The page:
Sterling held its own versus the US Dollar and the Euro despite Andrew Bailey confusing the market in the previous week by saying that the market should not assume the bank will raise rates to the extent that the market is expecting.
He then said that the Bank would raise rates if core inflation stickiness warranted it. So the bank may raise rates on the March 23rd or it may not. Not helpful.
Gold +46 +2.54%
UK OIL +2.63 +3.15%
US OIL +3.29 +4.3%
Gold followed the US Dollar higher but with more enthusiasm. Oil also bucked up with
modest gains although Brent crude remains trapped in a range between $78 and $88.
What don’t we know….yet?
(What traders need to look out for in the week ahead)
A key week for the markets again with the release of the non-Farm employment report. The previous month’s data was exceptionally strong so some analysts expect some revisions to that data with a more modest increase in Jobs for February. We also have three central bank’s monetary policy meetings to update monetary policy.
No key data
Australia RBA policy meeting. Another hike in rates to 3.6%, from 3.35% is expected following the release of the previous meeting minutes. This will be the eleventh hike in a row. There are some that expect the RBA to hold rates steady so another hike could add further strength to the AUD.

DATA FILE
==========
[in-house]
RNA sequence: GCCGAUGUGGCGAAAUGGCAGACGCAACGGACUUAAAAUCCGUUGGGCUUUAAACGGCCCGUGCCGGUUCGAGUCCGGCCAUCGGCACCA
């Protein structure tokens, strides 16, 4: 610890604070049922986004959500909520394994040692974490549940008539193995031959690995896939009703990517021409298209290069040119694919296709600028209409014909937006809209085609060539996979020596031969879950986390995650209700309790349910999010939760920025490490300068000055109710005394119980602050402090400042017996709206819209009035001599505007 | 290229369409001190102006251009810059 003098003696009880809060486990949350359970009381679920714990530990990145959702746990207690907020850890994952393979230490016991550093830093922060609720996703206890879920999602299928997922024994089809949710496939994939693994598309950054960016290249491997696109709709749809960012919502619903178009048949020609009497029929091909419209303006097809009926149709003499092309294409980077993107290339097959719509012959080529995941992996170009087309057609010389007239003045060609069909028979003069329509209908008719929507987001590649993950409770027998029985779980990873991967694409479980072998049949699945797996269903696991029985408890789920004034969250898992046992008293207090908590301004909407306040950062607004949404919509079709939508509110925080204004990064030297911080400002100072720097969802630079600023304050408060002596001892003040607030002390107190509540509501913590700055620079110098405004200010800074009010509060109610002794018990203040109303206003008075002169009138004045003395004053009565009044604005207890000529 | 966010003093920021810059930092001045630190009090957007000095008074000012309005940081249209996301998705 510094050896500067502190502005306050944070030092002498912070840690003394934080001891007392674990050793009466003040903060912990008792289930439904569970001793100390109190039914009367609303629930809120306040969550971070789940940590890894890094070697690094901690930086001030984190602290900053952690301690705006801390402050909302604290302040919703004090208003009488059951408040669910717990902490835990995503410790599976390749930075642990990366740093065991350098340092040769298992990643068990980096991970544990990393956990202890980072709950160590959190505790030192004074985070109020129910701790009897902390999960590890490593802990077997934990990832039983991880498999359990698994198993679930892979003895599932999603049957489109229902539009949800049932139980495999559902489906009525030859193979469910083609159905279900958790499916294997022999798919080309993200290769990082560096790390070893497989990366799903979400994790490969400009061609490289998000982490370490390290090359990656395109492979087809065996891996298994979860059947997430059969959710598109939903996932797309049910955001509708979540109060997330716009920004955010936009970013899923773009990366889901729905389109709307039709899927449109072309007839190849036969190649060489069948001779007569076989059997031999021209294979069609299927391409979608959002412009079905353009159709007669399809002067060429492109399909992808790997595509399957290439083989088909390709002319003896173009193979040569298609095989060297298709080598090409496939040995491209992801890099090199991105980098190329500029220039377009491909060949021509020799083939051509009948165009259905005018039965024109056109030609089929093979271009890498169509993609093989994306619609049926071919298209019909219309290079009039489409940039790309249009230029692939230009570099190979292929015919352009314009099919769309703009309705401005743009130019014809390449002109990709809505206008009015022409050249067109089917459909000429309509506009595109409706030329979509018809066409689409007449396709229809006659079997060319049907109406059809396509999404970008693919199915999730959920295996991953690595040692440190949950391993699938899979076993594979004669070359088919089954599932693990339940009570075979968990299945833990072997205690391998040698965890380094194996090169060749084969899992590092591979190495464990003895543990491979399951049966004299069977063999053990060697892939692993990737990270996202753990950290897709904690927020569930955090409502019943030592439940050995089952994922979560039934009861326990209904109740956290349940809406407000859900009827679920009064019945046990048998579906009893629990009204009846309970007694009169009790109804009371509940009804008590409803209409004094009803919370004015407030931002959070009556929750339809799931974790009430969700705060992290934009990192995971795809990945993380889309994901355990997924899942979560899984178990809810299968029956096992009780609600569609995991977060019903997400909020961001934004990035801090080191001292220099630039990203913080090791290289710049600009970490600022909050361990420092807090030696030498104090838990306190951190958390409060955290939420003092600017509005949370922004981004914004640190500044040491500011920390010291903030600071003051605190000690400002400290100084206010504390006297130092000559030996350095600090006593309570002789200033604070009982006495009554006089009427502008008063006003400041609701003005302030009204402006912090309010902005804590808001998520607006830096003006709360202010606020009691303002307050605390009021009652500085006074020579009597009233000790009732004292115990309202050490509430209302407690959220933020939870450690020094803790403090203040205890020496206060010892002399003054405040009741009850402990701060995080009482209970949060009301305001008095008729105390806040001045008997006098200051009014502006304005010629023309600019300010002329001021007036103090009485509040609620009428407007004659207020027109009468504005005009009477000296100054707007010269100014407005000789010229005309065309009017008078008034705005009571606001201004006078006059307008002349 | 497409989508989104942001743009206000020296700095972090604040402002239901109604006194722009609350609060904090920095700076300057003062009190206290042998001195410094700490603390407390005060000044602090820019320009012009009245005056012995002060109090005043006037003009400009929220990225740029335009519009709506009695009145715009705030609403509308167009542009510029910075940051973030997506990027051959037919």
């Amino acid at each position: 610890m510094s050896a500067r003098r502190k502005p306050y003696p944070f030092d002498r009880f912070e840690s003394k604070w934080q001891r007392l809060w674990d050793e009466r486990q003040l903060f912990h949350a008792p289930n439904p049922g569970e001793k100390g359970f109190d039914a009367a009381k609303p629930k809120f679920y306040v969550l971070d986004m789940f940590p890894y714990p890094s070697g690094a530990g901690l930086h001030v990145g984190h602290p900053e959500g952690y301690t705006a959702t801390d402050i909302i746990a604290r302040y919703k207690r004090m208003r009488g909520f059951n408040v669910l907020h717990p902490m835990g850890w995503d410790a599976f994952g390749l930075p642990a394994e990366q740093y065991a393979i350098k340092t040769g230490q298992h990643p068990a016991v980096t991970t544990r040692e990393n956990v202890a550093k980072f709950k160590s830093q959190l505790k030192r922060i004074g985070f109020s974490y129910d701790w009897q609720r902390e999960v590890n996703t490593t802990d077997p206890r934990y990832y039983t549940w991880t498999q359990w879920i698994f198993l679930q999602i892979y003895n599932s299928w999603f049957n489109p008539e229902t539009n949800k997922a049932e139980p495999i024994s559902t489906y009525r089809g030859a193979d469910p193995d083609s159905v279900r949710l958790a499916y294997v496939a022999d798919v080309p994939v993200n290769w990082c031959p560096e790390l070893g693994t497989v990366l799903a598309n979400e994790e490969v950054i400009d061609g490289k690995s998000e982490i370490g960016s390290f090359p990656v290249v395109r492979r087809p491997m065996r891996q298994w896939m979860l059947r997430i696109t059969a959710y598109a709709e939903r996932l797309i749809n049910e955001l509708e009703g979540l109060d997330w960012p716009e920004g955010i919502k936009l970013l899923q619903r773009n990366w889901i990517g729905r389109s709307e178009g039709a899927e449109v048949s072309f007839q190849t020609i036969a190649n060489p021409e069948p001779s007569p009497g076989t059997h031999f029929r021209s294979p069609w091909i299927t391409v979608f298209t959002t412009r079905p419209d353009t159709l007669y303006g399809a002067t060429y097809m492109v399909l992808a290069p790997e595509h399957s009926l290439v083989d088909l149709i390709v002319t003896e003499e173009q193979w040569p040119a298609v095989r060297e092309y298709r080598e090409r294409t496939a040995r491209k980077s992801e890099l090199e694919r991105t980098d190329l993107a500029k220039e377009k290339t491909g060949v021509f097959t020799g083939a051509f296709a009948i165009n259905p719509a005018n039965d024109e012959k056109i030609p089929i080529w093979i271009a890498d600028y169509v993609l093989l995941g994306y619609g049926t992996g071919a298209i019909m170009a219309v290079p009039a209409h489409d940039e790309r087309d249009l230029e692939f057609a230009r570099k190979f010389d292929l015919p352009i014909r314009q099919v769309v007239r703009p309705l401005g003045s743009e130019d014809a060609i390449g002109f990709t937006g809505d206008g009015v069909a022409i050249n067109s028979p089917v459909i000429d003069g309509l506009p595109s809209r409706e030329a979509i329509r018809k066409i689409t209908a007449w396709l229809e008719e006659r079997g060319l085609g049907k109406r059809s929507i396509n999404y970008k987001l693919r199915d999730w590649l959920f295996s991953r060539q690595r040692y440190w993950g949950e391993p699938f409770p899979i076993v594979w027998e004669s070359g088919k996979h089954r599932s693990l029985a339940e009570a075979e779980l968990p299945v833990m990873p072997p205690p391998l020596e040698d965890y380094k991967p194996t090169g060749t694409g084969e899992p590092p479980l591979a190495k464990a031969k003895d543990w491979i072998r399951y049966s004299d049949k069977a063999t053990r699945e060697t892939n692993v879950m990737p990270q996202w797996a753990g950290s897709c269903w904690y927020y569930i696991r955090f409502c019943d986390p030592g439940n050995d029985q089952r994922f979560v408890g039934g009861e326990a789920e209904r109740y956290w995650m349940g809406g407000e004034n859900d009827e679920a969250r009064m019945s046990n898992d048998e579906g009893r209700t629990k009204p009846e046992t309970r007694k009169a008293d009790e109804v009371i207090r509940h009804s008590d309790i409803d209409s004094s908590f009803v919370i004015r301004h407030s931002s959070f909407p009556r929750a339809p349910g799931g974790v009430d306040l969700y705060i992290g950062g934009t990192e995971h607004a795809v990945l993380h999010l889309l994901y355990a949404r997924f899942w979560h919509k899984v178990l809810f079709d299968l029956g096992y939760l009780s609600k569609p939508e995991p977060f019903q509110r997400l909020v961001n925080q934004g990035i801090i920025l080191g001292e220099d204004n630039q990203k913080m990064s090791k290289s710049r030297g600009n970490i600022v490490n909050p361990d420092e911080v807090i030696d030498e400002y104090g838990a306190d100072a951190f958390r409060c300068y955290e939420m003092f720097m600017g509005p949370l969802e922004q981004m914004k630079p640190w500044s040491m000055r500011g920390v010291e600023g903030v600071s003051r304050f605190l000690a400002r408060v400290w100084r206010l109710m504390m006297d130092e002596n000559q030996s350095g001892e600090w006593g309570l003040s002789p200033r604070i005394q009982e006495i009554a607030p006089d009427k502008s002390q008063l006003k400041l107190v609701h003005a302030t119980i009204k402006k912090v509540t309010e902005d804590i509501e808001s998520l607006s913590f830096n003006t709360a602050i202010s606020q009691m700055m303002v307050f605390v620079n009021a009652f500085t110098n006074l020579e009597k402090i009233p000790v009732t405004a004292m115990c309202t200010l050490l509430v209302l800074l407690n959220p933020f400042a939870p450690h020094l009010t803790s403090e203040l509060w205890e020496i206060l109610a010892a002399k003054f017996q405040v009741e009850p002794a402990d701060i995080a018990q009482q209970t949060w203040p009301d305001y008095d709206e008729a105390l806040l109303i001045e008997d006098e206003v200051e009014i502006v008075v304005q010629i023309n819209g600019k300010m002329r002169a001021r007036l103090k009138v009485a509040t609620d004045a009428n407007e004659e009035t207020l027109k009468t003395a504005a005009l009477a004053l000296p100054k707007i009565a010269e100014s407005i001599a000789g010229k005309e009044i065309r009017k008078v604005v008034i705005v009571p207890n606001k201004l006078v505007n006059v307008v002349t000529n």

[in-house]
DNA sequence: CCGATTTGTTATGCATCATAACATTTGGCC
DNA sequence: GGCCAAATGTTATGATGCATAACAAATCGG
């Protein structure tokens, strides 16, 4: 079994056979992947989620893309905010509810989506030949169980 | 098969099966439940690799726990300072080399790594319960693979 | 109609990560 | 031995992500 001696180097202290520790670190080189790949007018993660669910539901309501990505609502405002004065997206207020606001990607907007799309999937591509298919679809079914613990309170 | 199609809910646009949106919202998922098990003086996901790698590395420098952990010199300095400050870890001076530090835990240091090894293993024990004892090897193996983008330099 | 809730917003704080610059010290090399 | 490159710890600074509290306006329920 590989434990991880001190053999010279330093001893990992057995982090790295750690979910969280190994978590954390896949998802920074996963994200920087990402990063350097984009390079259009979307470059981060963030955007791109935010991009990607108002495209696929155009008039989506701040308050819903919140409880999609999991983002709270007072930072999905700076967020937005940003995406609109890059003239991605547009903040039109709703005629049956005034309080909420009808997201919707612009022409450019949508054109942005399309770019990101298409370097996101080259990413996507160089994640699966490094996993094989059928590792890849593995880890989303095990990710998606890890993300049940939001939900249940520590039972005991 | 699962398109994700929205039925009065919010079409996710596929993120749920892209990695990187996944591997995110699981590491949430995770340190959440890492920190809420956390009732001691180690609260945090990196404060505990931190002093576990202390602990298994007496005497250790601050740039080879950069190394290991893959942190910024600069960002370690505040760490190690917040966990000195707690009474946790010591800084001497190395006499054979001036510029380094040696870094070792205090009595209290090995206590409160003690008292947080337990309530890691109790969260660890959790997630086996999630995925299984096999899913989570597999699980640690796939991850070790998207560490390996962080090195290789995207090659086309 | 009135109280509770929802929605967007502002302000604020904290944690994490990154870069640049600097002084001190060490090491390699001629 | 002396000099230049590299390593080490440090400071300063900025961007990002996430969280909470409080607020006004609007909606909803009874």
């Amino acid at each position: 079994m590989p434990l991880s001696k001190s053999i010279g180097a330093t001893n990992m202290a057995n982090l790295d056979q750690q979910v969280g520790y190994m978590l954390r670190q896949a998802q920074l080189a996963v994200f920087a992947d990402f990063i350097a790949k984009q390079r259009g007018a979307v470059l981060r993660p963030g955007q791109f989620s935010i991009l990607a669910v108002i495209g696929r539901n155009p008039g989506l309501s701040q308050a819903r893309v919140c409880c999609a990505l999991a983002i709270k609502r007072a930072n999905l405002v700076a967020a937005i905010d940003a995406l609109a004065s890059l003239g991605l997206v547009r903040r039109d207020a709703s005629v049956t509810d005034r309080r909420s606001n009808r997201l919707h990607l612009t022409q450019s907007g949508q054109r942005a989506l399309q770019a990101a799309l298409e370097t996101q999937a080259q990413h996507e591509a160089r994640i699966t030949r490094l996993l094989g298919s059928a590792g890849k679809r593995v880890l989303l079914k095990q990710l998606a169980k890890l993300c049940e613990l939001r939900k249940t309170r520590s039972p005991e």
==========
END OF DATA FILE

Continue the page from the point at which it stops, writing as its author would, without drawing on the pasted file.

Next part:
US Jay Powell testifying at the Semi-Annual Monetary Policy Report before the Senate Banking Committee in Congress. USD sensitive.
Eurozone ECB president Lagarde to speak at the Australian Financial Review Business Summit, in Sydney
US ADP Nonfarm employment change. More erratic that the official data from the bureau of Labour Statistics. 195K new jobs versus 106K last month. Quite a difference with the official data.
Canada BOC interest rate decision. Rates expected to be kept on hold this time. CAD sensitive.
US Second day of Jay Powell testifying at the Semi-Annual Monetary Policy Report before the Senate Banking Committee in Congress. Markets sensitive to any clue about future rate rises.
Japan Bank of Japan rate decision. The third major central bank policy meeting. This is the last meeting for Kuroda, who will be relaced by the Governor designate, Kazuo Ueda, on the 8th April. Expectations are for monetary policy to remain as is ahead of Kazuo Ueda’s tenure. Analysts expect the new governor to maintain the current governor’s policies, which has weakened the Yen since late January. Yen very sensitive to any change in policy.
US Non-farm employment. 3.4% unemployment rate. 206K new jobs. Watch out for revision of last months whopping reading of 517K jobs. Average hourly earnings +0.3%. USd, Global equities and bonds all sensitive to this release.
What should we be trading? & What’s the problem?
(Analysis of the popular markets and what we like)
(Examining a problem many traders face and what to do about it)
In today’s Vodcast we combine the market review with this week’s trader problem – how to trade correlated markets.
Risk management is key for traders, and understanding market correlation can be a problem. Loading up too many positions in markets that are likely to move in a similar direction, loads your risk into one move. In today’s Vodcast, Adrian reviews this common problem and what to do about it.